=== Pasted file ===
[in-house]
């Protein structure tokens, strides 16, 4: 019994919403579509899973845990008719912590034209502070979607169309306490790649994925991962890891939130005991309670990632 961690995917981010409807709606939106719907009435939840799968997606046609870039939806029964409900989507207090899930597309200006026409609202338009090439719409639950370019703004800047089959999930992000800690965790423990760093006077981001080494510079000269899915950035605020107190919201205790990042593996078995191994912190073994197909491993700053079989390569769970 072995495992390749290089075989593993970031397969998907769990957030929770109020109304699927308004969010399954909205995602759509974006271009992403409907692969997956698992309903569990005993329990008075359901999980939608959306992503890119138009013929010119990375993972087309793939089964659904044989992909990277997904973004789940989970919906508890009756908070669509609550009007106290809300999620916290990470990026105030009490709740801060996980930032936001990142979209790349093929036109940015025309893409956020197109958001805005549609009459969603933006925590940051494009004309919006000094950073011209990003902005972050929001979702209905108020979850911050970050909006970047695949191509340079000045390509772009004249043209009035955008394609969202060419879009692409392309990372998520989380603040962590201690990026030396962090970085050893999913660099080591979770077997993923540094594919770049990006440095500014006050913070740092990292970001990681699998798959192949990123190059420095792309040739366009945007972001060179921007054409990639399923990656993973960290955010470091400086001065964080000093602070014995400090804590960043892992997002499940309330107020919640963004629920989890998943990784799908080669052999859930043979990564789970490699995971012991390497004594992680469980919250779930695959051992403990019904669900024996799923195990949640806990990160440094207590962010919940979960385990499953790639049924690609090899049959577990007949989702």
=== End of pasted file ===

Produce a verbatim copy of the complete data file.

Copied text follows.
[in-house]
């Protein structure tokens, strides 16, 4: 019994919403579509899973845990008719912590034209502070979607169309306490790649994925991962890891939130005991309670990632 961690995917981010409807709606939106719907009435939840799968997606046609870039939806029964409900989507207090899930597309200006026409609202338009090439719409639950370019703004800047089959999930992000800690965790423990760093006077981001080494510079000269899915950035605020107190919201205790990042593996078995191994912190073994197909491993700053079989390569769970 072995495992390749290089075989593993970031397969998907769990957030929770109020109304699927308004969010399954909205995602759509974006271009992403409907692969997956698992309903569990005993329990008075359901999980939608959306992503890119138009013929010119990375993972087309793939089964659904044989992909990277997904973004789940989970919906508890009756908070669509609550009007106290809300999620916290990470990026105030009490709740801060996980930032936001990142979209790349093929036109940015025309893409956020197109958001805005549609009459969603933006925590940051494009004309919006000094950073011209990003902005972050929001979702209905108020979850911050970050909006970047695949191509340079000045390509772009004249043209009035955008394609969202060419879009692409392309990372998520989380603040962590201690990026030396962090970085050893999913660099080591979770077997993923540094594919770049990006440095500014006050913070740092990292970001990681699998798959192949990123190059420095792309040739366009945007972001060179921007054409990639399923990656993973960290955010470091400086001065964080000093602070014995400090804590960043892992997002499940309330107020919640963004629920989890998943990784799908080669052999859930043979990564789970490699995971012991390497004594992680469980919250779930695959051992403990019904669900024996799923195990949640806990990160440094207590962010919940979960385990499953790639049924690609090899049959577990007949989702």